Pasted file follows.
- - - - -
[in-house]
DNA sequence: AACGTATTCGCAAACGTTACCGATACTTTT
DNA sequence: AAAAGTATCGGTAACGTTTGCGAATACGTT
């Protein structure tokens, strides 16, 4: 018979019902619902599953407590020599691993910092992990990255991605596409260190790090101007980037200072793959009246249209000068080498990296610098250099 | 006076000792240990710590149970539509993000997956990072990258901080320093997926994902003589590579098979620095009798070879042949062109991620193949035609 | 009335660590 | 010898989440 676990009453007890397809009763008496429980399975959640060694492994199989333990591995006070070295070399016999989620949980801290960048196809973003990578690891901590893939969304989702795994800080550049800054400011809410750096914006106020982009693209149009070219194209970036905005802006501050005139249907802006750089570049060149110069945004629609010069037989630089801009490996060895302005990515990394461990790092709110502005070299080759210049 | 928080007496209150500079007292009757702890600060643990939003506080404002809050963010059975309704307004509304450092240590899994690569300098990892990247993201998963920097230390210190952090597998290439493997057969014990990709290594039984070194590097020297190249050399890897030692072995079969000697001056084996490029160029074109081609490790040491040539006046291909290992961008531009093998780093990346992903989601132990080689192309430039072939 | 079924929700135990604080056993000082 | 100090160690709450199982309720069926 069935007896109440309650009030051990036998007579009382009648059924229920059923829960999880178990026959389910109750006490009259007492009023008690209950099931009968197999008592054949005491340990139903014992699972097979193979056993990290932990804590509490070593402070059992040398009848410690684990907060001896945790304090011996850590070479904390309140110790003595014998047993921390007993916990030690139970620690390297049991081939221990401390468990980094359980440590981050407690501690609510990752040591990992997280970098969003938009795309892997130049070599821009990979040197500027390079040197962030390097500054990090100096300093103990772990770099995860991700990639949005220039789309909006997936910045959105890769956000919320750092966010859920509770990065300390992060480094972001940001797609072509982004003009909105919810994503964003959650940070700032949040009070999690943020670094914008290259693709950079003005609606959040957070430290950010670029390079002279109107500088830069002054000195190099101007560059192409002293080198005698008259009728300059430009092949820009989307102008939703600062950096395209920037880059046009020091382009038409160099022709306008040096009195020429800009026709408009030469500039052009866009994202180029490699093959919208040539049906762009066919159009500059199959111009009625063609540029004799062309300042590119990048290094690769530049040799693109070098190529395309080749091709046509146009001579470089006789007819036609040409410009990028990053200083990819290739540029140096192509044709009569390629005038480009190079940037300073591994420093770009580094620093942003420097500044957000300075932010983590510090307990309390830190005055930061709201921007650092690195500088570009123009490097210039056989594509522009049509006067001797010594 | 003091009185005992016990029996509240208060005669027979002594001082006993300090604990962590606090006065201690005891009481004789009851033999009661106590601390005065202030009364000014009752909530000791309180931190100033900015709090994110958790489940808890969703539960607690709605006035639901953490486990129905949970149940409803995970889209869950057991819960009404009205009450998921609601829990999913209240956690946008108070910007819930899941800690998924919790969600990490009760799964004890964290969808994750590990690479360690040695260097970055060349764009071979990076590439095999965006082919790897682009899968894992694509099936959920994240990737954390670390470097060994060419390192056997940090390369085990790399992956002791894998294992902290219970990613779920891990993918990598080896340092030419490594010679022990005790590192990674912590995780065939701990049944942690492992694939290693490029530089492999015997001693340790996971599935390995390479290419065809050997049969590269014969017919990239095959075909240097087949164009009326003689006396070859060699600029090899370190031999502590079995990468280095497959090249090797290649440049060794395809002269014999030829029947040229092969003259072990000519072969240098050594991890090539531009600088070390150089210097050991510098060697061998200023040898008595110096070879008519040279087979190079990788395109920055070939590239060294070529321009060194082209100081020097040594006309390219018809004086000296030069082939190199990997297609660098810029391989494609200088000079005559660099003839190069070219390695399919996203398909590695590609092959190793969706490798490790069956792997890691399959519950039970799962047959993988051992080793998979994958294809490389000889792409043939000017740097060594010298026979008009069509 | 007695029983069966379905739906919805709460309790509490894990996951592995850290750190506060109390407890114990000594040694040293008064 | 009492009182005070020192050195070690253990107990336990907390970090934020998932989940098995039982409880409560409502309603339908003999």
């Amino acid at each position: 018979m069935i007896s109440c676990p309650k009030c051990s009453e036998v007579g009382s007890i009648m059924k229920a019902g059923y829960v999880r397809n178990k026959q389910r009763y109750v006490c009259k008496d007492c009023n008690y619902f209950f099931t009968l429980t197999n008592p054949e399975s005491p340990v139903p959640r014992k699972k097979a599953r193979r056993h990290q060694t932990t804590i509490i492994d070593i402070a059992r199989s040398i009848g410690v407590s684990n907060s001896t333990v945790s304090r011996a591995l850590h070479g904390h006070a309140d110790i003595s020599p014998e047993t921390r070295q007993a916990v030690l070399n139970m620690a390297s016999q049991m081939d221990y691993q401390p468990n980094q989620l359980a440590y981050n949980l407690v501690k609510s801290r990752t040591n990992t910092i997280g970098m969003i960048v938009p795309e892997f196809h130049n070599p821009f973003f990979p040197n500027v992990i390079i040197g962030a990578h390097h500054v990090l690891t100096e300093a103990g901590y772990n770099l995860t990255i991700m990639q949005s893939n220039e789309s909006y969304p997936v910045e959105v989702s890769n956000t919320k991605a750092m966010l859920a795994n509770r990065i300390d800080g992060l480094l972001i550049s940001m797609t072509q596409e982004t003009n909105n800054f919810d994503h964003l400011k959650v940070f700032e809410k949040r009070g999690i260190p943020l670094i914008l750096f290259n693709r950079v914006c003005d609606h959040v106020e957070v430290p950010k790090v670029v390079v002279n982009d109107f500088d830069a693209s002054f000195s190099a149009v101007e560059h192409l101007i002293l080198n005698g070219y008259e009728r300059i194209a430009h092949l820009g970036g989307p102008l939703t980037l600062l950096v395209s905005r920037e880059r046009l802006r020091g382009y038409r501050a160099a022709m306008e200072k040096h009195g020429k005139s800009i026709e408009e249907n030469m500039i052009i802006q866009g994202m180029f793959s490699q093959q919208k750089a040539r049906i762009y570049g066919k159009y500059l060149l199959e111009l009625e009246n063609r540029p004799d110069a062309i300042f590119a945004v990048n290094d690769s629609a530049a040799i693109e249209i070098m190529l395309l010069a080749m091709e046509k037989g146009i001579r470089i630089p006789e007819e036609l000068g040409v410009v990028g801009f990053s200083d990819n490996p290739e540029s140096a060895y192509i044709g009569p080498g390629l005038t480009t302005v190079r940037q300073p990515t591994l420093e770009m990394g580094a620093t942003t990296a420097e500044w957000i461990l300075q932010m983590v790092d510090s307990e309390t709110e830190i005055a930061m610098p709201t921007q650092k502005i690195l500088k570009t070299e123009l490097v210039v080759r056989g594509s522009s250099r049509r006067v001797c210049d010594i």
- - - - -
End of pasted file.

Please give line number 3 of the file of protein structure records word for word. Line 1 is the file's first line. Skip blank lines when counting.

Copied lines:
DNA sequence: AAAAGTATCGGTAACGTTTGCGAATACGTT